<b>Swann Auction Galleries:</b> Family papers of the distinguished Ruby-Jackson family, Portland, Maine, 1853-1961. $3,000 to $4,000.
    <b>Swann Auction Galleries:</b> Family papers of the Confederate Vice President Alexander Stephens & the persons who served him, 1866-1907. $25,000 to $35,000.
    <b>Swann Auction Galleries:</b> Autograph book with inscriptions by orators Moses Roper & Peter Williams, 1821-54. $10,000 to $15,000.
    <b>Swann Auction Galleries:</b> Archive of letters, postcards, and greeting cards sent by Romare Bearden, 1949-87. $5,000 to $7,500.
    <b>Swann Auction Galleries:</b><br>E. Simms Campbell, <i>A Night-Club Map of Harlem,</i> in inaugural issue of Manhattan, 1933. $10,000 to $15,000.
    <b>Swann Auction Galleries:</b> Papers of the comedian Nipsey Russell, including a letter from MLK, 1929-2000. $6,000 to $9,000.
    <b>Swann Auction Galleries:</b> Early German-American anti-slavery broadside, <i>Sclaven-Handel,</i> Philadelphia, 1794. $12,000 to $18,000.
    <b>Swann Auction Galleries:</b> Edmonia Lewis, prominent sculptor, carte-de-visite by Henry Rocher, c. 1866-71. $3,000 to $4,000.
    <b>Swann Auction Galleries:</b><br><i>The Black Panther: Black Community News Service,</i> 44 issues, San Francisco, 1967-1971. $3,000 to $4,000.
    <b>Swann Auction Galleries:</b> Ernest Withers, <i>I Am A Man, Sanitation Workers Strike,</i> silver print, 1968. $5,000 to $7,500.
    <b>Swann Auction Galleries:</b> <i>March For Freedom Now!,</i> poster for the 1960 Republican Convention. $4,000 to $6,000.
  • <center><b>Arader Galleries<br>April Auction<br>April 4, 2020</b>
    <b>Arader Galleries, Apr. 4:</b> MITCHELL, John (1711-1768). A Map of the British and French Dominions in North America. Copperplate engraving with original hand color. London, 1755. $250,000 to $350,000.
    <b>Arader Galleries, Apr. 4:</b> AUDUBON, John James (1785 - 1851). Brown Pelican (Standing), Plate 251. Aquatint engraving with original hand color. London, 1827-1838. $175,000 to $225,000.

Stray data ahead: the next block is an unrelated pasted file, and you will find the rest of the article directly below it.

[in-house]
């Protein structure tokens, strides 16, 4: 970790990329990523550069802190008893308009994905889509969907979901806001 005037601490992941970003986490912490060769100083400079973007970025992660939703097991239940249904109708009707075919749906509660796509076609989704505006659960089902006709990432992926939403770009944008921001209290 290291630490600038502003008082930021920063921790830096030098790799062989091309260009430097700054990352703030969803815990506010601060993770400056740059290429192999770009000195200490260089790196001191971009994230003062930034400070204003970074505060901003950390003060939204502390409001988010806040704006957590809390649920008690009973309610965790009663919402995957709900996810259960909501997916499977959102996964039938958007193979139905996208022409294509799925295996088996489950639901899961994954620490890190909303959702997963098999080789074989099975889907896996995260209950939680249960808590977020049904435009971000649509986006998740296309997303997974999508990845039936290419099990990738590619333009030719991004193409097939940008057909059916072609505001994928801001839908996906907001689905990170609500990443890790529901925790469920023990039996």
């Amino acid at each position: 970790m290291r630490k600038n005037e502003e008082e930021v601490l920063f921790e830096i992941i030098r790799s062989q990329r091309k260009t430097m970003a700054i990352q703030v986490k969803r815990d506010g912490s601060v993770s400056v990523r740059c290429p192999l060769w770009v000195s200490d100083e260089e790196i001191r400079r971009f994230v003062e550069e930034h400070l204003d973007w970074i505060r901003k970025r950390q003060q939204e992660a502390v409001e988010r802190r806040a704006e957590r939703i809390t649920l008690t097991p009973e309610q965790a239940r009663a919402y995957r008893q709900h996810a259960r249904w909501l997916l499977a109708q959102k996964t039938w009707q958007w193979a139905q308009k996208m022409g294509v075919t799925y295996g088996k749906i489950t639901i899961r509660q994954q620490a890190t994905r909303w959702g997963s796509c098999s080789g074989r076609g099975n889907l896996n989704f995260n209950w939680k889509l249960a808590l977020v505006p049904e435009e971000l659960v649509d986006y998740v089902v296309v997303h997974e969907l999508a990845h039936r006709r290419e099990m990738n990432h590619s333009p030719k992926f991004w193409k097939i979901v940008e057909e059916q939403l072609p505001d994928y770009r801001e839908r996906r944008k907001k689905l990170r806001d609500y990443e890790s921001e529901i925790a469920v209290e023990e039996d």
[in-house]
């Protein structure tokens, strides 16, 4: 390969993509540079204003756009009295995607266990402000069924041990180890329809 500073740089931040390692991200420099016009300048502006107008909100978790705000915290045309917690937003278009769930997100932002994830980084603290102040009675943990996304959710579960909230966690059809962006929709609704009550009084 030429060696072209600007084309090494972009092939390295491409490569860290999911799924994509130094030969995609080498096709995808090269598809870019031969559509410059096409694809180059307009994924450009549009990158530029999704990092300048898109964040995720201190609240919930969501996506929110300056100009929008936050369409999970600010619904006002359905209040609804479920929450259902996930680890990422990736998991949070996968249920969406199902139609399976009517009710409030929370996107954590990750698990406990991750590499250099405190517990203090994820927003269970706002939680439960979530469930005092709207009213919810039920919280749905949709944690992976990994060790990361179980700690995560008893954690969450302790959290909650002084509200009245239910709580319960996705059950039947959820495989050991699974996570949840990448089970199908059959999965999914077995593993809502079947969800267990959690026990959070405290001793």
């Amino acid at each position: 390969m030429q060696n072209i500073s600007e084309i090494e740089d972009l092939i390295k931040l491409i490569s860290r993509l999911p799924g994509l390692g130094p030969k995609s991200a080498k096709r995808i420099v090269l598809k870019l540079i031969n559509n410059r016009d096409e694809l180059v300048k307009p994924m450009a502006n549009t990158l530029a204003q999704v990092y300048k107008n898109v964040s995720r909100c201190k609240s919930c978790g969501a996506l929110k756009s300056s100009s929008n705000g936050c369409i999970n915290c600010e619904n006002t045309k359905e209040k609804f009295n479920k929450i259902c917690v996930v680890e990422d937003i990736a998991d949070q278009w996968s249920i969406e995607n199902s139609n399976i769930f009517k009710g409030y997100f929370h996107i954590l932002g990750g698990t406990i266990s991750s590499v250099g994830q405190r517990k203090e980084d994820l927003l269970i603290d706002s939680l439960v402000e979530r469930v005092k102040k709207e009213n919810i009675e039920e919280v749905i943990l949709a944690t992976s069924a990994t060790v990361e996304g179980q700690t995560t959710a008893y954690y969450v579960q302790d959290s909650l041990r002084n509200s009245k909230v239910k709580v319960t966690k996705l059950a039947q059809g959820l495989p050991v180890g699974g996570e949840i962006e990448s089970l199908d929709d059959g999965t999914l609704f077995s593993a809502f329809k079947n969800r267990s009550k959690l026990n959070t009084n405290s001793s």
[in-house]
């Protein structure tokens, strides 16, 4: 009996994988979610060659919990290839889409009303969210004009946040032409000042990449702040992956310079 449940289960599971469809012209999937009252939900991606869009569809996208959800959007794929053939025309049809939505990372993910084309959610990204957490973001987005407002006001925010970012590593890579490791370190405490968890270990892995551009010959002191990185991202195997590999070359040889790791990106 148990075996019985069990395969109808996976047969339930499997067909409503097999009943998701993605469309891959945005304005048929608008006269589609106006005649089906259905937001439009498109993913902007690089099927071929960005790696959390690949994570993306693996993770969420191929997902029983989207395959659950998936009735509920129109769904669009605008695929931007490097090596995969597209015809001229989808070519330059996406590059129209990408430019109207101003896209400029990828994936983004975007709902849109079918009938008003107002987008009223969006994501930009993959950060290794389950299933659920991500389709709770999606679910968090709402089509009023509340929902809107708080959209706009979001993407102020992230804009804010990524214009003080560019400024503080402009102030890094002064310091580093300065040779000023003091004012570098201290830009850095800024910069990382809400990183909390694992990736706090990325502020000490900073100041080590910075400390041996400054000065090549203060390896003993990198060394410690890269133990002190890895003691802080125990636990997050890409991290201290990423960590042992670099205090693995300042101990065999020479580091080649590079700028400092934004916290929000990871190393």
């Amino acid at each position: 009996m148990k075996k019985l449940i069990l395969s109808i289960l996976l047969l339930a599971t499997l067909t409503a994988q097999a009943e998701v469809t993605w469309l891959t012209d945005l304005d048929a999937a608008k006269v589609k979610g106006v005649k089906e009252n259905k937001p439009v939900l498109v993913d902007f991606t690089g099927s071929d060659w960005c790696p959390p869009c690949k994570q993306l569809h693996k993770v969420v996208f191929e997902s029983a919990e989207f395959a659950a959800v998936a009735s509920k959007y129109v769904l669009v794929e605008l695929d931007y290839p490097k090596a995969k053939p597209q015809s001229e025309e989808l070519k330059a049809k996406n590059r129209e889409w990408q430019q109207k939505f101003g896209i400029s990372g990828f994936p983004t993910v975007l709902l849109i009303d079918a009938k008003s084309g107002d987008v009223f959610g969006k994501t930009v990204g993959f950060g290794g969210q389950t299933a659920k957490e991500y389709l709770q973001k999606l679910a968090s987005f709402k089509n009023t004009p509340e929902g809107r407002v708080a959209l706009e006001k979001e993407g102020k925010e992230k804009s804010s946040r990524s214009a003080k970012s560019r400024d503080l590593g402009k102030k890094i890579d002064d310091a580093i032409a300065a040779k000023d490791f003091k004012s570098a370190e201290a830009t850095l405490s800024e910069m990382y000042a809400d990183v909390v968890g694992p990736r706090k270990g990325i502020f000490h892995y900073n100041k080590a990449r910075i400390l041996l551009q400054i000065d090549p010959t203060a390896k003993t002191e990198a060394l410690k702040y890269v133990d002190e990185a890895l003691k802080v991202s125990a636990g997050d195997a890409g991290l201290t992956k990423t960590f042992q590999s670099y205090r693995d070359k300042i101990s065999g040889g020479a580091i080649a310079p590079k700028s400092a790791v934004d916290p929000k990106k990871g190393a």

<b>Arader Galleries, Apr. 4:</b> AUDUBON, John James (1785 - 1851). Fish Hawk or Osprey, Plate 81. Aquatint engraving with original hand color. London: 1827-1838. $100,000 to $150,000.
    <center><b>Arader Galleries<br>April Auction<br>April 4, 2020</b>
    <b>Arader Galleries, Apr. 4:</b> GONZALES DE MENDOZA, Juan (1545 - 1618). <i>The Historie of the great and mightie kingdome of China…</i> London, 1588. $100,000 to $150,000.
    <b>Arader Galleries, Apr. 4:</b> VERBIEST, Ferdinand (1623-1688). [World Map] Kun-Yu Ch'uan-Tu. Engraved twelve sheet map with vertical sections joined to form six sheets. Korea, Seoul, c. 1860. $100,000 to $150,000.
    <b>Arader Galleries, Apr. 4:</b> SANGGI, Chong (1678-1752). Korean Atlas. Manuscript map on mulberry bark paper. C. 1750-1790. $100,000 to $150,000.
    <center><b>Arader Galleries<br>April Auction<br>April 4, 2020</b>
    <b>Arader Galleries, Apr. 4:</b> AUDUBON, John James (1785 - 1851). Ivory-billed Woodpecker, Plate 66. Aquatint engraving with original hand color. London, 1827-1838. $80,000 to $120,000.
    <b>Arader Galleries, Apr. 4:</b> AKERMAN, Anders (1721-1778). & AKREL, Frederik (1779-1868). Pair of Celestial and Terrestrial Globes. Stockholm, c. 1800. 23 inch diameter, each. $60,000 to $100,000.
    <b>Arader Galleries, Apr. 4:</b> BENNETT, Lieut. William Pyt (d. in action, 1916). AN IMPORTANT AND APPARENTLY UNPUBLISHED SERIES OF GELATIN SILVER PHOTOGRAPHS OF LHASA AND TIBET TAKEN DURING THE CELEBRATED YOUNGHUSBAND MISSION OF 1904. $60,000 to $80,000